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Behaviour and rationality in corporate governance

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  • Oliver Marnet
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    Abstract

    The agency view of corporate governance requires effective monitors and gatekeepers to align the interests of the agent with those of the principal. One common denominator in recent corporate debacles appears to be the collective failure of gatekeepers and monitors. This paper suggests that conventional proposals to reform corporate governance through legislation, codes of best practice, and the like, are necessary, but underestimate the pressures from conflicts of interest and bias which reputation intermediaries face in their interaction with colleagues and clients. The aim of this paper is to integrate various strands of the literature on corporate governance, cognitive research and behavioural economics to shed light on questions regarding the independence of boards of directors and external auditors.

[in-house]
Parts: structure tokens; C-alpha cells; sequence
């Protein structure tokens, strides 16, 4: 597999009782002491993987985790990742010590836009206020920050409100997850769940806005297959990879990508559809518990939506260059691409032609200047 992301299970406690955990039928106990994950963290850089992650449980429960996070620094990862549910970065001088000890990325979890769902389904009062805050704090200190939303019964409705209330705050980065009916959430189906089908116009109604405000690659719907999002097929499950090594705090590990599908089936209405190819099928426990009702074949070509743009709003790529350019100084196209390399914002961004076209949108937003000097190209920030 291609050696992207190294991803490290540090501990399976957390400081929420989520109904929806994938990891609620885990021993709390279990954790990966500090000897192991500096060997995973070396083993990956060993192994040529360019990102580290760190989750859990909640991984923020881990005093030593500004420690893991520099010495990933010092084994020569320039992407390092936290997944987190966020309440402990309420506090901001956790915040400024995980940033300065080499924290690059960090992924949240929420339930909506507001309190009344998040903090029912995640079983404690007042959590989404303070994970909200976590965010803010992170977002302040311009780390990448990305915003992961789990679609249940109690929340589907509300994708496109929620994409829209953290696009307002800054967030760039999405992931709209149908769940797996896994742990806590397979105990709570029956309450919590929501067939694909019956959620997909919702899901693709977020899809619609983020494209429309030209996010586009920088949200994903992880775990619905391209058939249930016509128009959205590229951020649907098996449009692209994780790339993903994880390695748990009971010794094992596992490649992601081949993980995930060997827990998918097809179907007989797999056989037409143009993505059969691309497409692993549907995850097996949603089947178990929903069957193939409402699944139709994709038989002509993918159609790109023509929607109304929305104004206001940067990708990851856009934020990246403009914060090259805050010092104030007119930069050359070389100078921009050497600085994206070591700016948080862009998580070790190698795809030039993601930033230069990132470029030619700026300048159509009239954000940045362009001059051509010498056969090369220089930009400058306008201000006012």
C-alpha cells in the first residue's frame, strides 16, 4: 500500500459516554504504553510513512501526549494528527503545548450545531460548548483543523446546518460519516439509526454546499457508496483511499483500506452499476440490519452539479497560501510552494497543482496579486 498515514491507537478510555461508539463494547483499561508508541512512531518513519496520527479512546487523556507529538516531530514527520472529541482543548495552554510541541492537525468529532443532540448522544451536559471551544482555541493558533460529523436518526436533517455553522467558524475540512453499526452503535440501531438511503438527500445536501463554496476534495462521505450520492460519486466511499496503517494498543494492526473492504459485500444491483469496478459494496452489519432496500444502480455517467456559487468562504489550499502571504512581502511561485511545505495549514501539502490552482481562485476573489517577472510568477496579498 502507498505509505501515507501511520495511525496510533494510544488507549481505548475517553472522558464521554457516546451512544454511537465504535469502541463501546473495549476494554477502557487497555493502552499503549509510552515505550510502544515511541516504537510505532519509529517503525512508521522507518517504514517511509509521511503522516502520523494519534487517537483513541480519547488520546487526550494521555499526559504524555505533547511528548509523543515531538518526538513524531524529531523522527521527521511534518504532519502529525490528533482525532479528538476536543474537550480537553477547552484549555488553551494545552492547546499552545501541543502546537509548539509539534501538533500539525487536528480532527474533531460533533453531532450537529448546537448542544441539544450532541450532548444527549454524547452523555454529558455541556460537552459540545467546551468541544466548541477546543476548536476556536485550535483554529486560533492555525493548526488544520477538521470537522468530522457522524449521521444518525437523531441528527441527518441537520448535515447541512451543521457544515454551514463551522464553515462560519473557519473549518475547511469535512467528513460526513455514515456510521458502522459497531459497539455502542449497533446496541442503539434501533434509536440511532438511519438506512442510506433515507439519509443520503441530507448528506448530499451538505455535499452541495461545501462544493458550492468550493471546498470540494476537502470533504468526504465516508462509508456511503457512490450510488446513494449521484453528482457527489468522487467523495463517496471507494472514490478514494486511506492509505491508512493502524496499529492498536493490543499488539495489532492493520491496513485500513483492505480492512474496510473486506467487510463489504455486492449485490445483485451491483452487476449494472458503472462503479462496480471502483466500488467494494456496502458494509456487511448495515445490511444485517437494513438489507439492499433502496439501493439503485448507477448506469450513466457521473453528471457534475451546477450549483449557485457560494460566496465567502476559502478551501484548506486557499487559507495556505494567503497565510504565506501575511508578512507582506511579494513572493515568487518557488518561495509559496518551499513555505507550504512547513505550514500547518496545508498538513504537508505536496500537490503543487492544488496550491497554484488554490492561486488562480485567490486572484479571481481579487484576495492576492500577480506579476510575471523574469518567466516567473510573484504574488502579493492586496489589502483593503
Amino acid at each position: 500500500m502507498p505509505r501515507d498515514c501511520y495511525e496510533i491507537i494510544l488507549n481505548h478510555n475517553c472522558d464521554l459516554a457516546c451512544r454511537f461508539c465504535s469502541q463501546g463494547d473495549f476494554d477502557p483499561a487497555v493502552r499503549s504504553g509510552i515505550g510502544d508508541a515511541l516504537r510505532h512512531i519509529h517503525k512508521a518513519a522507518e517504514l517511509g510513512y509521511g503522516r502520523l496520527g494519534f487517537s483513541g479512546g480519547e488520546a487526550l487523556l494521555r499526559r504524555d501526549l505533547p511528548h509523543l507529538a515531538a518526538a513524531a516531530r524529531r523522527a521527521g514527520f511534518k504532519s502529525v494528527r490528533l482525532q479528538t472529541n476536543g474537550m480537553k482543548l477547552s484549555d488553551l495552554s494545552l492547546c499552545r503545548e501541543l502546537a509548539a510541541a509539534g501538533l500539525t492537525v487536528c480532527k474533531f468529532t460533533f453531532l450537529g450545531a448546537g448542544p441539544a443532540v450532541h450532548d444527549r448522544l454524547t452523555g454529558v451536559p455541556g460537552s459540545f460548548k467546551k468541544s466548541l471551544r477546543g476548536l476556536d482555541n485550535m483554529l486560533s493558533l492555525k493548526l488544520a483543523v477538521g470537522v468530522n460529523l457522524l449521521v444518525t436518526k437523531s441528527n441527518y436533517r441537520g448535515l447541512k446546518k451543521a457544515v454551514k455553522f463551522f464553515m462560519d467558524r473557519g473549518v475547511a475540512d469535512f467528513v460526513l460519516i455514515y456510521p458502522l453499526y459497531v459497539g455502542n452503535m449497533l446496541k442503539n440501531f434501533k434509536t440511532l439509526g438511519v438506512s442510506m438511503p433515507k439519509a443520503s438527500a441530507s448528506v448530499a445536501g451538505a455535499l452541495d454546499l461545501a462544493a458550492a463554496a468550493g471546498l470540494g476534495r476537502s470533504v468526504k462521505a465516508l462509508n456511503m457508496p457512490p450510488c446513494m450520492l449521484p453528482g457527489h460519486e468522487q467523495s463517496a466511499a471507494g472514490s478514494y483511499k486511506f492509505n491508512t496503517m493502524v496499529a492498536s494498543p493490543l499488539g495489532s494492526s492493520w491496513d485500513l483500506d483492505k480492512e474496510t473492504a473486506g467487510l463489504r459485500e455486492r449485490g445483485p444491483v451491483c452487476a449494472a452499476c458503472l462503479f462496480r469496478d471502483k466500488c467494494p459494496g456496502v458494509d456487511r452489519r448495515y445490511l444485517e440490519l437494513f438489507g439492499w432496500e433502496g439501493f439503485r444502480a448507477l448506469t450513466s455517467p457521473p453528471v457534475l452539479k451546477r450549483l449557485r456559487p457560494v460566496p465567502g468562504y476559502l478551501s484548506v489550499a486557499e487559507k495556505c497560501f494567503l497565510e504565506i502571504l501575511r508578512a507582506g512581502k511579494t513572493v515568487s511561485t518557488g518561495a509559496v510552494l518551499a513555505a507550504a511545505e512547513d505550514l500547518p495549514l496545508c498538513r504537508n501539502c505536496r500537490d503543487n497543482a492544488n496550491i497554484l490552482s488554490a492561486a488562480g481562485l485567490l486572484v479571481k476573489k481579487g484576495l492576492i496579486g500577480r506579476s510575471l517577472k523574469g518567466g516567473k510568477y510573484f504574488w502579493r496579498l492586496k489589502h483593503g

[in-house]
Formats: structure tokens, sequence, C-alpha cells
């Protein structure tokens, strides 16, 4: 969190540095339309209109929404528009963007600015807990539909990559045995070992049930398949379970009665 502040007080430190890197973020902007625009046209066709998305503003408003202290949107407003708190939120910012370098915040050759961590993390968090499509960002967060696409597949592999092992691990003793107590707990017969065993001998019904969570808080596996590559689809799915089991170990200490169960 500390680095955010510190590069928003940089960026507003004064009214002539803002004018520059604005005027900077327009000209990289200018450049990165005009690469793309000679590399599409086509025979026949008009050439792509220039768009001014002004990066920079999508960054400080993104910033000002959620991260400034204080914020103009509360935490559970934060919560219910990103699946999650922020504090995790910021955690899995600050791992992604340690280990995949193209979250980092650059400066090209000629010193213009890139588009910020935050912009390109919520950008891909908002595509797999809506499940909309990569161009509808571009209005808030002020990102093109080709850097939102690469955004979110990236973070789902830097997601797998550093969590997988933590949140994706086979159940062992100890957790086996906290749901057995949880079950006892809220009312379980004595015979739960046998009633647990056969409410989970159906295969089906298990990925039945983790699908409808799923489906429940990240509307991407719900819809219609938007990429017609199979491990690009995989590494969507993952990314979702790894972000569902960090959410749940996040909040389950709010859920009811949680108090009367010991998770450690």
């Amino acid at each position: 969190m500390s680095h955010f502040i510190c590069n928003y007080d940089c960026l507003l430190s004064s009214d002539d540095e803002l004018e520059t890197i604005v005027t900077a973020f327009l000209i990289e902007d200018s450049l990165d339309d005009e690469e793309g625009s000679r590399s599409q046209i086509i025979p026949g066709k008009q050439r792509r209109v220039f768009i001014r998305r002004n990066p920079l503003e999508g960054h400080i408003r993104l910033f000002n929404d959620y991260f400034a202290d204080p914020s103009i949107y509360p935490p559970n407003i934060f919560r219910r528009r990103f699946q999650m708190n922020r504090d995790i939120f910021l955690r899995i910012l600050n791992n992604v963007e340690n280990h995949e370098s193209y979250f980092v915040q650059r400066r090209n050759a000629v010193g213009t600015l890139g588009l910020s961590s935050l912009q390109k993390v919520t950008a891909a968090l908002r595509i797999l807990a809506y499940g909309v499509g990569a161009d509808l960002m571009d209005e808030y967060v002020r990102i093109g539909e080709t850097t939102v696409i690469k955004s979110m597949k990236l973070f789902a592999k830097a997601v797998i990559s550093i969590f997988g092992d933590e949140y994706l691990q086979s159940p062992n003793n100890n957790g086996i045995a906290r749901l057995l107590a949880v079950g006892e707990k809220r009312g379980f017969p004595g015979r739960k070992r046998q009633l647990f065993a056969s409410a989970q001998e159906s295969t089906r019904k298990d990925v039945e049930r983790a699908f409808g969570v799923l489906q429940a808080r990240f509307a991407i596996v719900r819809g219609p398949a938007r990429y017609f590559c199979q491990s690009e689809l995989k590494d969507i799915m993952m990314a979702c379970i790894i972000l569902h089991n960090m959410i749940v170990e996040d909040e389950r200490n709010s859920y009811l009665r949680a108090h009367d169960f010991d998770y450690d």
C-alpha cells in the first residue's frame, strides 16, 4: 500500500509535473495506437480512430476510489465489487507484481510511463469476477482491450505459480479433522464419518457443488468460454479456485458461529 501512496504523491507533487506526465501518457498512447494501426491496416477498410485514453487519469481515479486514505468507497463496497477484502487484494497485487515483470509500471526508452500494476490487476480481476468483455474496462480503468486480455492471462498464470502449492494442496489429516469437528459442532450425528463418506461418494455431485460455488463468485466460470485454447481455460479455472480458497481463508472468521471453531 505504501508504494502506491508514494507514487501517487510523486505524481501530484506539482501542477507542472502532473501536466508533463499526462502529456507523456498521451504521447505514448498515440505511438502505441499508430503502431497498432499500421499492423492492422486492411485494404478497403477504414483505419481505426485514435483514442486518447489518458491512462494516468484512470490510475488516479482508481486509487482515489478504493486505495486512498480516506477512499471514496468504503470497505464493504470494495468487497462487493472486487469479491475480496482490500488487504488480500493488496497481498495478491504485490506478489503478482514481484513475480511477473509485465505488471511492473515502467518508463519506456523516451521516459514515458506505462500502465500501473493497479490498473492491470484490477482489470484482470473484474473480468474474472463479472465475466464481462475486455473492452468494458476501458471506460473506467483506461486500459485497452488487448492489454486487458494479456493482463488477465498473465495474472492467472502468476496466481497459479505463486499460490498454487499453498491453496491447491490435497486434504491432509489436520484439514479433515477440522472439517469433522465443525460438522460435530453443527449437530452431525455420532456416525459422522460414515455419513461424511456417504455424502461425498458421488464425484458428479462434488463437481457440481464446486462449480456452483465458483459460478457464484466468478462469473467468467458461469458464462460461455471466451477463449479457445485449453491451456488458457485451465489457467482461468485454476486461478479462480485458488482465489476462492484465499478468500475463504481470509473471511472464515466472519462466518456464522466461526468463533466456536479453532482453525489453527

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    Bibliographic Info

    Article provided by Inderscience Enterprises Ltd in its journal Int. J. of Behavioural Accounting and Finance.

    Volume (Year): 1 (2008)
    Issue (Month): 1 ()
    Pages: 4-22

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    Handle: RePEc:ids:ijbeaf:v:1:y:2008:i:1:p:4-22

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    Web page: http://www.inderscience.com/browse/index.php?journalID==237

    Related research

    Keywords: behaviour; rationality; corporate governance; audit; directors; monitoring failure; heuristics; bias; gatekeepers; monitors; conflicts of interest; cognitive research; behavioural economics; independence; boards of directors; external auditors.;

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    Cited by:
    1. Gérard Charreaux, 2011. "Quelle théorie pour la gouvernance?De la gouvernance actionnariale à la gouvernance cognitive et comportementale," Working Papers CREGO 1110402, Université de Bourgogne - CREGO EA7317 Centre de recherches en gestion des organisations.

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